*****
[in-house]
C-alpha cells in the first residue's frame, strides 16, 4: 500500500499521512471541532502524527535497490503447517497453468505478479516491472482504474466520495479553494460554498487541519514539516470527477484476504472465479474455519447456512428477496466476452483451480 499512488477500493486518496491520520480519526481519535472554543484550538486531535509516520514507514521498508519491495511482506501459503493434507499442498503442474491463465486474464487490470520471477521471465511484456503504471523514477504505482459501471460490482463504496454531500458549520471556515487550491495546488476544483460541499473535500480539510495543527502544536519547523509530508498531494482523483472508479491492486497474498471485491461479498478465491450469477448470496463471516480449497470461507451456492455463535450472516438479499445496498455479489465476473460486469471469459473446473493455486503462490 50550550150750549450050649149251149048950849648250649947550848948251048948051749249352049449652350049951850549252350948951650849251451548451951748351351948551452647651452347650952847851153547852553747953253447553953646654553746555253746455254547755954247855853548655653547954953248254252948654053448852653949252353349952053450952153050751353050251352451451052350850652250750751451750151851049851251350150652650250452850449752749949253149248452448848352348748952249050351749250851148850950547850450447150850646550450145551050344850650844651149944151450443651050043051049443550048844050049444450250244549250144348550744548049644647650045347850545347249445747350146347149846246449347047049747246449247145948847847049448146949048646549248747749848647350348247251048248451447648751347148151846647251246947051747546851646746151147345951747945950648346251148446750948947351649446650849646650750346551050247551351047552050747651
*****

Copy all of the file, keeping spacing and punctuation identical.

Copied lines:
[in-house]
C-alpha cells in the first residue's frame, strides 16, 4: 500500500499521512471541532502524527535497490503447517497453468505478479516491472482504474466520495479553494460554498487541519514539516470527477484476504472465479474455519447456512428477496466476452483451480 499512488477500493486518496491520520480519526481519535472554543484550538486531535509516520514507514521498508519491495511482506501459503493434507499442498503442474491463465486474464487490470520471477521471465511484456503504471523514477504505482459501471460490482463504496454531500458549520471556515487550491495546488476544483460541499473535500480539510495543527502544536519547523509530508498531494482523483472508479491492486497474498471485491461479498478465491450469477448470496463471516480449497470461507451456492455463535450472516438479499445496498455479489465476473460486469471469459473446473493455486503462490 50550550150750549450050649149251149048950849648250649947550848948251048948051749249352049449652350049951850549252350948951650849251451548451951748351351948551452647651452347650952847851153547852553747953253447553953646654553746555253746455254547755954247855853548655653547954953248254252948654053448852653949252353349952053450952153050751353050251352451451052350850652250750751451750151851049851251350150652650250452850449752749949253149248452448848352348748952249050351749250851148850950547850450447150850646550450145551050344850650844651149944151450443651050043051049443550048844050049444450250244549250144348550744548049644647650045347850545347249445747350146347149846246449347047049747246449247145948847847049448146949048646549248747749848647350348247251048248451447648751347148151846647251246947051747546851646746151147345951747945950648346251148446750948947351649446650849646650750346551050247551351047552050747651